Forget Bond girls! Here’s a story of an actual woman spy who kicked ass while looking fly in a cheongsam.
Blossom Wong caught Malaysians’ attention when an old photograph of her donning a sultry cheongsam while escorting the 64th Attorney General of USA Robert F. Kennedy and his wife, Ethel, emerged from the internet.
Fun fact: She had also escorted other famous politicians like Madam Park, wife of S. Korean president Park Chung-hee; Japanese prime minister, Eisaku Sato and his wife; and the governor-general of New Zealand.
However, one shouldn’t overlook her sultriness because Blossom Wong is actually a bonafide police officer who has had an impressive track record while she was serving in the force. Since she is so bad ass, we have decided to shine some light on Blossom Wong’s background and her work in the Malaysian police force, so we can appreciate the #bosslady a little better.
Without further ado, here are six things you should know about real-life spy, Blossom Wong.
1. Blossom isn’t her real name
Born as Wong Kooi Fong, Blossom was a name given to her by a Caucasian district officer’s wife who lived near her house in Sungai Besi, Kuala Lumpur.
“I have always loved plants and gardening. When I was a child living in Sungai Besi, Kuala Lumpur, I used to plant flowers.”
“There was a Caucasian district officer who lived near my house. His wife called me ‘Blossom’ because I loved flowers and everything I planted grew well,” she said, noting that she used chicken droppings from chickens reared by her father as fertilisers.
Since then, the nickname ‘Blossom’ stuck throughout her career as a police officer and eventually, it became her official name.
2. She took the road less travelled
After completing her Senior Cambridge exam in the 1950s, Blossom was confused with her path of life because back in the day, there were only two career options for women: to be a teacher or secretary. However, Blossom had no interest at all in both career paths.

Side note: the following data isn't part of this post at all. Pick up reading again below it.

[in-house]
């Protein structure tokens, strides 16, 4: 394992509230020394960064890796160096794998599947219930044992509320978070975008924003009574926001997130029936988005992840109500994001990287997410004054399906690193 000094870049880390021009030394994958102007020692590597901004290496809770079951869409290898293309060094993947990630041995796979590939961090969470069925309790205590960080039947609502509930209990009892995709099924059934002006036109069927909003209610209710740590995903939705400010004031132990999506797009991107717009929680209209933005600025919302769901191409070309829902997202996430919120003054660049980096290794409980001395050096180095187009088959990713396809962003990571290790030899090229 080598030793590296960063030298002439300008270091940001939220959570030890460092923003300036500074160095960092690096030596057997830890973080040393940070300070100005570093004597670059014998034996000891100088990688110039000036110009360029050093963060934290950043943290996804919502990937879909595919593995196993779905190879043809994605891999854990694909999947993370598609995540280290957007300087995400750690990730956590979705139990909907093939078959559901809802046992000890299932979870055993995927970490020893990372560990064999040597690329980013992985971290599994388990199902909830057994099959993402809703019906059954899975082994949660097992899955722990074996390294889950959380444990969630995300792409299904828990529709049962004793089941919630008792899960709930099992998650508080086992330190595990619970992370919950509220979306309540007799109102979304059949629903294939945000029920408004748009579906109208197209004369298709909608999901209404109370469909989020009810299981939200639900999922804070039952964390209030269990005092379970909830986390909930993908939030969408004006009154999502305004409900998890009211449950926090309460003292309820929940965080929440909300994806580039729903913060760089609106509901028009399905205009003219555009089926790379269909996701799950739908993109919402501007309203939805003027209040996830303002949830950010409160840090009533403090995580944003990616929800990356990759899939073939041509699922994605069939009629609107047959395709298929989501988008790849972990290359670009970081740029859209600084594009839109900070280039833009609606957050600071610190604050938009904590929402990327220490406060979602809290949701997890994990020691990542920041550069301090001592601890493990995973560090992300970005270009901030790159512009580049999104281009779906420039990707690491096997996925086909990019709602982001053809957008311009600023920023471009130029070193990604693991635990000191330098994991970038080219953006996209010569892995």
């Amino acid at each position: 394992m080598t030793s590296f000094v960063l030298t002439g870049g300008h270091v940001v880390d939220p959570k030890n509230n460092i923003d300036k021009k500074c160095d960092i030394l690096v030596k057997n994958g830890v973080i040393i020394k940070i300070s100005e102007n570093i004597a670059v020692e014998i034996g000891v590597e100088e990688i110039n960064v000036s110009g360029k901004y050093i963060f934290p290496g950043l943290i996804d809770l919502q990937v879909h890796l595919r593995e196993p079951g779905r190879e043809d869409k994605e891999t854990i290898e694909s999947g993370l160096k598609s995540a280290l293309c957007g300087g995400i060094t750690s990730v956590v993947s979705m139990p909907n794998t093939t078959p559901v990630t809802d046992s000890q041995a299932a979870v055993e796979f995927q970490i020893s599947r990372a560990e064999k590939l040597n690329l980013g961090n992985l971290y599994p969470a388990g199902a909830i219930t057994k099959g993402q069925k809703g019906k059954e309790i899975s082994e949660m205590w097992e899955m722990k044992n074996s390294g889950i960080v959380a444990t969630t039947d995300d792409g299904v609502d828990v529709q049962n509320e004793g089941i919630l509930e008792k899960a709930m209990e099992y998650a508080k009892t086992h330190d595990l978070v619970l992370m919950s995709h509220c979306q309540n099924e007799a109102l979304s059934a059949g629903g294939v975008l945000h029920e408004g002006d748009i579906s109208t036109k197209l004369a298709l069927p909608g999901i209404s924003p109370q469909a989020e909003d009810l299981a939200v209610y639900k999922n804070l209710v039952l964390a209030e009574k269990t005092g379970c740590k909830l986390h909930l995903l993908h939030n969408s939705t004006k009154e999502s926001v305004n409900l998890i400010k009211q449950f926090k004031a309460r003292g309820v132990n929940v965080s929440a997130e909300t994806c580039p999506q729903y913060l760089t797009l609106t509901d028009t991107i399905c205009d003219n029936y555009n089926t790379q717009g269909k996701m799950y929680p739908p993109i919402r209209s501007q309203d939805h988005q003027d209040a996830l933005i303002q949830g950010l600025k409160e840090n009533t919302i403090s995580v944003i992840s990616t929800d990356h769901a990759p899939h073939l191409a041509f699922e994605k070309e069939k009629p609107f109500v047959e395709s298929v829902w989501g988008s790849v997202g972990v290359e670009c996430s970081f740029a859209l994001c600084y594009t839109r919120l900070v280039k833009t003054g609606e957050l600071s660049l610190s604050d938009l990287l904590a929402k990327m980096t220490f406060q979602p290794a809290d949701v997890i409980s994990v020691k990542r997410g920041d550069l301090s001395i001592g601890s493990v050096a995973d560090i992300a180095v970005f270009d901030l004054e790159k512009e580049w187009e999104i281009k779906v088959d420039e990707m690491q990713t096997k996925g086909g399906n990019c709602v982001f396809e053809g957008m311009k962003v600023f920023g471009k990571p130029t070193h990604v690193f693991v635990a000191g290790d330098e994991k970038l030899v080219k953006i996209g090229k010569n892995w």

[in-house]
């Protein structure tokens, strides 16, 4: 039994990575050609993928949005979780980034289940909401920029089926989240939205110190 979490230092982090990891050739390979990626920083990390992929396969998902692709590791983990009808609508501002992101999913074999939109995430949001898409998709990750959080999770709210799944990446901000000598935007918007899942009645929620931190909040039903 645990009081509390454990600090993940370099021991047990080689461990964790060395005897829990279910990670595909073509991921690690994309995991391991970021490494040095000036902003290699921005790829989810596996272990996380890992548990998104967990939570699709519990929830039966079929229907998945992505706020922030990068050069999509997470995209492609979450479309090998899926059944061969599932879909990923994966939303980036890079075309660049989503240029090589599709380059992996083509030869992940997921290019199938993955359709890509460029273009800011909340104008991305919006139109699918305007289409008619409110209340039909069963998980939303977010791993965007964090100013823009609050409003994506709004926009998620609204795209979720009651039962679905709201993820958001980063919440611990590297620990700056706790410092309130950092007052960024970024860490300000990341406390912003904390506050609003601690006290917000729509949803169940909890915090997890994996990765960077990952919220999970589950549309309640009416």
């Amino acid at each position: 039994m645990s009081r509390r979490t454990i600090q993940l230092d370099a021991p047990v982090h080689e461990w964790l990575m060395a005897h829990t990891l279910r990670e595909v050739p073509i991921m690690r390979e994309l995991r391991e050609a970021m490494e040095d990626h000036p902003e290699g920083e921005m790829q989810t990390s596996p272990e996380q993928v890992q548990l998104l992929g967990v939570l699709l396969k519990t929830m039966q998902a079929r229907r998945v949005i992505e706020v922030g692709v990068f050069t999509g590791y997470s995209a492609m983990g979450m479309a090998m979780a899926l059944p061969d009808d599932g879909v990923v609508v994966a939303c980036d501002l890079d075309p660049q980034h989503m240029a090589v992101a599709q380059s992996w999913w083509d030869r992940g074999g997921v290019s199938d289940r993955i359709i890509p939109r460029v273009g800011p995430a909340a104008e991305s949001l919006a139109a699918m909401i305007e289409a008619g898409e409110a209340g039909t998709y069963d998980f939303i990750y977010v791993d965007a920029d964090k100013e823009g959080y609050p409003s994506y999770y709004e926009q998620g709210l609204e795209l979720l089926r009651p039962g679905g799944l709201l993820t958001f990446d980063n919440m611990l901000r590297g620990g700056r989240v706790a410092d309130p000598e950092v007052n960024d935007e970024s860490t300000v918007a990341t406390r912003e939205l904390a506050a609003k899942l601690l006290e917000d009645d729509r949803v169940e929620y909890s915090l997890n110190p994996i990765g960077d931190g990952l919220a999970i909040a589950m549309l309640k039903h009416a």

“Both were not my cup of tea. I was a tomboy in school; I played hockey and badminton. I was involved in debating and geographical societies.”
“To me, teaching is boring and to become a secretary, well you have to please your boss. Plus, you cannot go out of the office and I’m an outdoor person,” Blossom explained.
Nonetheless, her confusion wasn’t for long because she had an epiphany when she found a recruitment advertisement for the police force. She thought to herself that signing up for it doesn’t seem like a bad idea, especially since they wanted people who are active and sporty like her.
So, she applied for the police training secretly without the knowledge of her father, who wanted her to pursue a teaching profession.
She then continued,
“I applied quietly without telling my father, who wanted me to be a teacher. I’d rather not because I was quite naughty in school and I was afraid of getting balasan (retribution) from my students for all my misdeeds in school.”
Blossom was even more sure of her decision when she saw a lady police officer looking smart in her uniform while inside a patrol car in the town area (which is now Pavillion shopping mall by the way).
Besides that, another reason Blossom wanted to pursue a career in the police force is that she would get to ronda around KL in a police car every day.
3. She officially joined the police force in August 1957
On 1 August 1957, Blossom received a letter requesting her to report for six months of basic training. Yay, she got in!
The whole process was exciting for her as she learnt interesting things like marching, musketry and the law. However, training for the police force wasn’t a walk in the park because she had to brave the hot sun as she marched in boots three times a week.
Not only that, her Bahasa Melayu (BM) wasn’t really good at that time, so she had difficulties understanding orders that were given out in BM.